SOURCE: WIT Regional Office, Lviv, Ukraine

In a recent article on the work of Dr. Cham Dallas, an environmental toxicologist from the University of Georgia, he states that after investigating the genetic effects of very high levels of exposure to environmental radioactivity for the past 10 years, he finds no genetic damage in the Chernobyl animal population. He further states that he finds this very disconcerting and fears long-term genetic changes in the form of a mutation time bomb.

Notwithstanding the recent questions as to the degree of potential health damage from Chernobyl's legacy, WIT'S discussions with the Children of Chernobyl Relief Fund (Ukrainian spelling) indicate that the impact on children's health has been severe. In some areas, thyroid cancer increases 80-fold, birth defects have doubled and many children have been stricken with immune deficiencies known as "nuclear AIDS". The two nations most effected by Chernobyl, Belarus and Ukraine, report tens of thousands of premature deaths and a significant decline in the population growth.

The current speculations regarding the lack of genetic defects or deformities in the local human and animal populations bring into focus the need for further study of this phenomenon. Following the Chernobyl explosion, the greater contamination covered several regions of Ukraine and Belarus where the population received many times the recommended lifetime dose of radiation. Everyone who lived 160 km south and downwind of the explosion received 7 rems of exposure in the first three days, whereas 5 rems per year is allowed by US nuclear power workers. The findings that the most radioactively contaminated living organisms are thriving - catfish, carp, and other fish species examined near Chernobyl show levels of radioactive contamination three to five times higher, and rodents show levels that are 10 times higher than in the US. - indicate the importance of further extensive research for the benefit of humanity. SOURCE: Science Spectra. "In Hot Pursuit", Issue 15, 1999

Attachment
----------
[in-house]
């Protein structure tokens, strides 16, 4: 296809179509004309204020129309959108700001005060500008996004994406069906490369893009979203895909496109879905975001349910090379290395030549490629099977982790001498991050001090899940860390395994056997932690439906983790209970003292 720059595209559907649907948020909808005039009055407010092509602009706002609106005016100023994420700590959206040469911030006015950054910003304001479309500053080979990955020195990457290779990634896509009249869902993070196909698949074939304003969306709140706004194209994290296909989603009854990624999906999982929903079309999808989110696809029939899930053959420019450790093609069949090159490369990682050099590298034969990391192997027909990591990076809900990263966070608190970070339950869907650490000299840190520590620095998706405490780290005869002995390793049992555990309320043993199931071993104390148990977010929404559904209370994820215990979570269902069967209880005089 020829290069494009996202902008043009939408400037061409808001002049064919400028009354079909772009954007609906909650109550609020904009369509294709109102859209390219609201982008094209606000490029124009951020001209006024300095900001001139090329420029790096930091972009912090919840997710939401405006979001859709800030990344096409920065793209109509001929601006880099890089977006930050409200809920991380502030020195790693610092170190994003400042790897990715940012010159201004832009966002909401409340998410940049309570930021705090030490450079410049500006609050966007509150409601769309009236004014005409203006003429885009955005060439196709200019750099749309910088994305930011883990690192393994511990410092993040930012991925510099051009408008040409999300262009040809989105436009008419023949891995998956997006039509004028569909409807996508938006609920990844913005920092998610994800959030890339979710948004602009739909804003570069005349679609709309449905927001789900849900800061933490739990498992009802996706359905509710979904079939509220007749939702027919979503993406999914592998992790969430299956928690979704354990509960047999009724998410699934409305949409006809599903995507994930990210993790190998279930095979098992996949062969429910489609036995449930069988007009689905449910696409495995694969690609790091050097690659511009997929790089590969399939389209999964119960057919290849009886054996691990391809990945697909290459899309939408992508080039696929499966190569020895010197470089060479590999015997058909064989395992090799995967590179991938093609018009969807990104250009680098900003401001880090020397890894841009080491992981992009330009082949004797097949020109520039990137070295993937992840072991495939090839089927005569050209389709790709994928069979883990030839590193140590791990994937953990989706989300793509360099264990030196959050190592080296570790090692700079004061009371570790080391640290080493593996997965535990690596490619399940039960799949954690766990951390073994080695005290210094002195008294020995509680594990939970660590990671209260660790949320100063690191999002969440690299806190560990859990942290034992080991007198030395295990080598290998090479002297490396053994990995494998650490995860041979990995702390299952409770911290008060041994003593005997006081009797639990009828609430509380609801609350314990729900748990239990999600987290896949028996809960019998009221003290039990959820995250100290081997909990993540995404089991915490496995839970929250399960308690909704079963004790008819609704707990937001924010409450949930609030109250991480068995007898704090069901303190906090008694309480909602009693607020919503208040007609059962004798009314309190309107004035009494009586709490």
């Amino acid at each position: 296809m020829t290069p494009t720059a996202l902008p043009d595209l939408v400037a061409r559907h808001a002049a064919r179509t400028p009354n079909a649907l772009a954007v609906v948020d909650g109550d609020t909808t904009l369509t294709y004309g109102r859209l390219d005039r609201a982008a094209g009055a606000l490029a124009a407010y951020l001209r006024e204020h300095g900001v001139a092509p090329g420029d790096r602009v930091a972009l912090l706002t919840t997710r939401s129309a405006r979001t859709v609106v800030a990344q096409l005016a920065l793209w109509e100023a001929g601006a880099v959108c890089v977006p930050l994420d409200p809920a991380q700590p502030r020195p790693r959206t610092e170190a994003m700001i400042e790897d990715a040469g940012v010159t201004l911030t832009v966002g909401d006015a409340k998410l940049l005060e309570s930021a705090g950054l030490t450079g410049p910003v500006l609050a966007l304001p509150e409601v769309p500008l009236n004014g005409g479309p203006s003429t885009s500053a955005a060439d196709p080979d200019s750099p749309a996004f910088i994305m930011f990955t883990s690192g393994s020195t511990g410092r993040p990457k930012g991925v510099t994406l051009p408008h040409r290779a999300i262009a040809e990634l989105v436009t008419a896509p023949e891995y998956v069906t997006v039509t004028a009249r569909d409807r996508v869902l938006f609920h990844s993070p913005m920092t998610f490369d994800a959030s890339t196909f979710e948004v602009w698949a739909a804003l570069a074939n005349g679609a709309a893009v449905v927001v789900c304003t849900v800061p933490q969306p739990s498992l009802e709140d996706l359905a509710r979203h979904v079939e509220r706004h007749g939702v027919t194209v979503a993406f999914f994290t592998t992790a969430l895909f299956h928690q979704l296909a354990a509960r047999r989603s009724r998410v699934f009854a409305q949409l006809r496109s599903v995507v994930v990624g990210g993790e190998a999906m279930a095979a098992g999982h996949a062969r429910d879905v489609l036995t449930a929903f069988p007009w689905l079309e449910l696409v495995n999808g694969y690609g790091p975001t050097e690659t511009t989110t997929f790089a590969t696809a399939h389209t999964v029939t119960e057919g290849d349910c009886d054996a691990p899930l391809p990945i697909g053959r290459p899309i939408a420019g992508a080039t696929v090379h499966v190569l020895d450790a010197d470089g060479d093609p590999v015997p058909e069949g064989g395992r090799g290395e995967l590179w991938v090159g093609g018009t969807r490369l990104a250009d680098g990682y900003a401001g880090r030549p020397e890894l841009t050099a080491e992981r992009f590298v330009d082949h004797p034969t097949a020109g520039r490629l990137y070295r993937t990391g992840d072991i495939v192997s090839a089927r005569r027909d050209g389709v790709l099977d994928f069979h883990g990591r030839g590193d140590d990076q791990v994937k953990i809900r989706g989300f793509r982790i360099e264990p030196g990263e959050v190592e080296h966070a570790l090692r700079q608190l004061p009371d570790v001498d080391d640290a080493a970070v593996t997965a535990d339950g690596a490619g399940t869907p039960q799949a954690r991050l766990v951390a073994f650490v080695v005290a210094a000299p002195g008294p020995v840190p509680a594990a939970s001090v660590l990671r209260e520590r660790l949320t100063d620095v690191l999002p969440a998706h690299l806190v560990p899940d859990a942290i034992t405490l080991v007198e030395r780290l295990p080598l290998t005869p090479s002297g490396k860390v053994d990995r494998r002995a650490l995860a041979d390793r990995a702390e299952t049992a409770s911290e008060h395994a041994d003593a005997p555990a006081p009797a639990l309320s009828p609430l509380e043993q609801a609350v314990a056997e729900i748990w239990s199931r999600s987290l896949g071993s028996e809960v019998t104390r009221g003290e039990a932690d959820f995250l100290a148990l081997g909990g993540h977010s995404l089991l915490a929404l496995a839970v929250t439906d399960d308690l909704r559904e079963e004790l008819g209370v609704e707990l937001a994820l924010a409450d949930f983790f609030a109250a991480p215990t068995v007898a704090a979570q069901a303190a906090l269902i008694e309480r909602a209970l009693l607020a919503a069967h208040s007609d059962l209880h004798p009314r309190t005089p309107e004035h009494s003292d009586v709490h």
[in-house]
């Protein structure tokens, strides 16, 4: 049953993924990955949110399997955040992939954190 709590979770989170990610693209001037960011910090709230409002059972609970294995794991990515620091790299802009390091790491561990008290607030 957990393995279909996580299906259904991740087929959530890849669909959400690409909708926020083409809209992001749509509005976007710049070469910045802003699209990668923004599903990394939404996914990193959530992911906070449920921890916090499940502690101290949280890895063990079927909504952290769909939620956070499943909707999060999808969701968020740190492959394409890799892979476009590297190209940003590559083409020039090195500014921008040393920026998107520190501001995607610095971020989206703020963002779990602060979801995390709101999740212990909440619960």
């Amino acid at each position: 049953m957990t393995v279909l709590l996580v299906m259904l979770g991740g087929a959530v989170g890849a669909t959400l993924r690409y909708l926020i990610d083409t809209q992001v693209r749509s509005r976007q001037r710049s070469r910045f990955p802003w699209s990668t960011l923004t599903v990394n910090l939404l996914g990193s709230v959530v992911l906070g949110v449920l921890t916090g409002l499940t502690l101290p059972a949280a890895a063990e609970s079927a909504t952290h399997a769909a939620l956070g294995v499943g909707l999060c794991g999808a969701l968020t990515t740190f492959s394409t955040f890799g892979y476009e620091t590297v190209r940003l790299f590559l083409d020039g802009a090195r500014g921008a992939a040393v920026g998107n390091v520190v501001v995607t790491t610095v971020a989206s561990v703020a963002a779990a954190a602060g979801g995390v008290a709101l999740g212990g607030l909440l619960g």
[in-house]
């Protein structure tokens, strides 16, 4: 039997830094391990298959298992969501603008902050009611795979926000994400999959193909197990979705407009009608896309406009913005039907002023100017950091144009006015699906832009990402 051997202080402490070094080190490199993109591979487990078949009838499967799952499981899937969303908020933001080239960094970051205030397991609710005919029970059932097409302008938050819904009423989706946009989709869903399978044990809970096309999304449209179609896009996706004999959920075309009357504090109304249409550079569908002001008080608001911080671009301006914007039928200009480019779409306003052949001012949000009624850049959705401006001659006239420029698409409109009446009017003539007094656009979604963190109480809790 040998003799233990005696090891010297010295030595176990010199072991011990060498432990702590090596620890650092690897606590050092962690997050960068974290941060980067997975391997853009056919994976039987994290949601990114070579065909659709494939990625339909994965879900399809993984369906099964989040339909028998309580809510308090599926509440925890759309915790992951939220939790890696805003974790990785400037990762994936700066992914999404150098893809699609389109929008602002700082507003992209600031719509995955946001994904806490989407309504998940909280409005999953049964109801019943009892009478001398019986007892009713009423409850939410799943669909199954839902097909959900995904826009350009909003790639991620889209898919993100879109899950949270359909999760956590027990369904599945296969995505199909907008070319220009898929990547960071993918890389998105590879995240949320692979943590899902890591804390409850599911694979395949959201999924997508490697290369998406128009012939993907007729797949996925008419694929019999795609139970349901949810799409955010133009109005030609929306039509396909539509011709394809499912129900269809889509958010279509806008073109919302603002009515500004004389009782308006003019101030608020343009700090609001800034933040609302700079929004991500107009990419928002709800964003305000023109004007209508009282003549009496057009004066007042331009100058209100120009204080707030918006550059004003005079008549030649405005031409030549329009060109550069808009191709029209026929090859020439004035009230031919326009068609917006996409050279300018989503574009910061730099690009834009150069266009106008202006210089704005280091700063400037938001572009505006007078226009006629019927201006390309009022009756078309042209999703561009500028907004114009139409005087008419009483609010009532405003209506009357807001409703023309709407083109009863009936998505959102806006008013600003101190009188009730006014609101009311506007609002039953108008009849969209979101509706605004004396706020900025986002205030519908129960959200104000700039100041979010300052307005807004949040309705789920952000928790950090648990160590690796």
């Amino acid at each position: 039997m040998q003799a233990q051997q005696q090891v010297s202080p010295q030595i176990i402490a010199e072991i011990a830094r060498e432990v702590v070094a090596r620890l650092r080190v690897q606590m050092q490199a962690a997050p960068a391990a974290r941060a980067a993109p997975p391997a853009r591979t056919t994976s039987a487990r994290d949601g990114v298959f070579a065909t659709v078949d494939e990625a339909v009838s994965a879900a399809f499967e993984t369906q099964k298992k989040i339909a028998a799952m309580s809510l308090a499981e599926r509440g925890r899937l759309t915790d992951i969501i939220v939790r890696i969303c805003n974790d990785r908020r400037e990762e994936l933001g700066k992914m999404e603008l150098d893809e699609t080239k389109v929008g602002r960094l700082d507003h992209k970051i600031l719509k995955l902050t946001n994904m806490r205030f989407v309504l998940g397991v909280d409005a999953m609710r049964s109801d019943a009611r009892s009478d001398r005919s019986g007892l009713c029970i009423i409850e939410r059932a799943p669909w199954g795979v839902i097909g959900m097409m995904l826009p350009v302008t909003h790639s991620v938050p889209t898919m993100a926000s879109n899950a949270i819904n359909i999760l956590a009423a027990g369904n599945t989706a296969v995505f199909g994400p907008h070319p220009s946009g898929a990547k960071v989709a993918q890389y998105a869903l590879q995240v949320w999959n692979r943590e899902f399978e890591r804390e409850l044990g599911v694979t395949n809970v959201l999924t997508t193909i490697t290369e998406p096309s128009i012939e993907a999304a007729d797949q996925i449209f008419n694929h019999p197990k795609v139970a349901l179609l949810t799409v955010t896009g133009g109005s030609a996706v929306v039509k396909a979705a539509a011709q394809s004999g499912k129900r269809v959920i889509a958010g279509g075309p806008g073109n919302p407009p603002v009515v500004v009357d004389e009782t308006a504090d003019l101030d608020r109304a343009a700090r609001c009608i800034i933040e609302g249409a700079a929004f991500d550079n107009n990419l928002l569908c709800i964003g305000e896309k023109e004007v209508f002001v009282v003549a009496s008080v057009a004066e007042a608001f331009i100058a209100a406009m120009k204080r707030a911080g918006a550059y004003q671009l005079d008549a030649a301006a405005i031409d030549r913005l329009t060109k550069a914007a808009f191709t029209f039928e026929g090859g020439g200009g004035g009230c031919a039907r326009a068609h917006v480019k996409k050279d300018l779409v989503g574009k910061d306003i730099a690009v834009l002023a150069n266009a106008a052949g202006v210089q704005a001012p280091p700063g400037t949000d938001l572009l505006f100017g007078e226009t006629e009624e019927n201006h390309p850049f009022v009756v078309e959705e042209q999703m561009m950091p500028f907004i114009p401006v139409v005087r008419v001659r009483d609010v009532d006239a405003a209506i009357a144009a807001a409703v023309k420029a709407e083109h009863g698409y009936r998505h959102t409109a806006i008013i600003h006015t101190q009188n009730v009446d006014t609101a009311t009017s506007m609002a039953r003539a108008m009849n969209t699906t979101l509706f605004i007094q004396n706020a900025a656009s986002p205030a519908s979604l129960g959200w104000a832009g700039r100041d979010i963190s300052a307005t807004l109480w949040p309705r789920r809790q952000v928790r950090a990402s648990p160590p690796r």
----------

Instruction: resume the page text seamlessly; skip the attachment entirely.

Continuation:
· World Information Transfer's Eigth Annual Conference on Health and Environment: Global Partners for Global Solutions will be held at United Nations headquarters in New York on April 22 and 23. 1999; in co-sponsorship with the United Nations Department of Public Information. The topic is Environmental Challenges to Health Through Key Stages of Life. The Keynote Speaker will be United Nations Under-Secretary General H. E. Kensaku Hogen. For further information, please contact World Information Transfer, 444 Park Avenue South, Suite 1202, New York, NY 10016; phone: 212-686-1996; fax: 212-686-2172;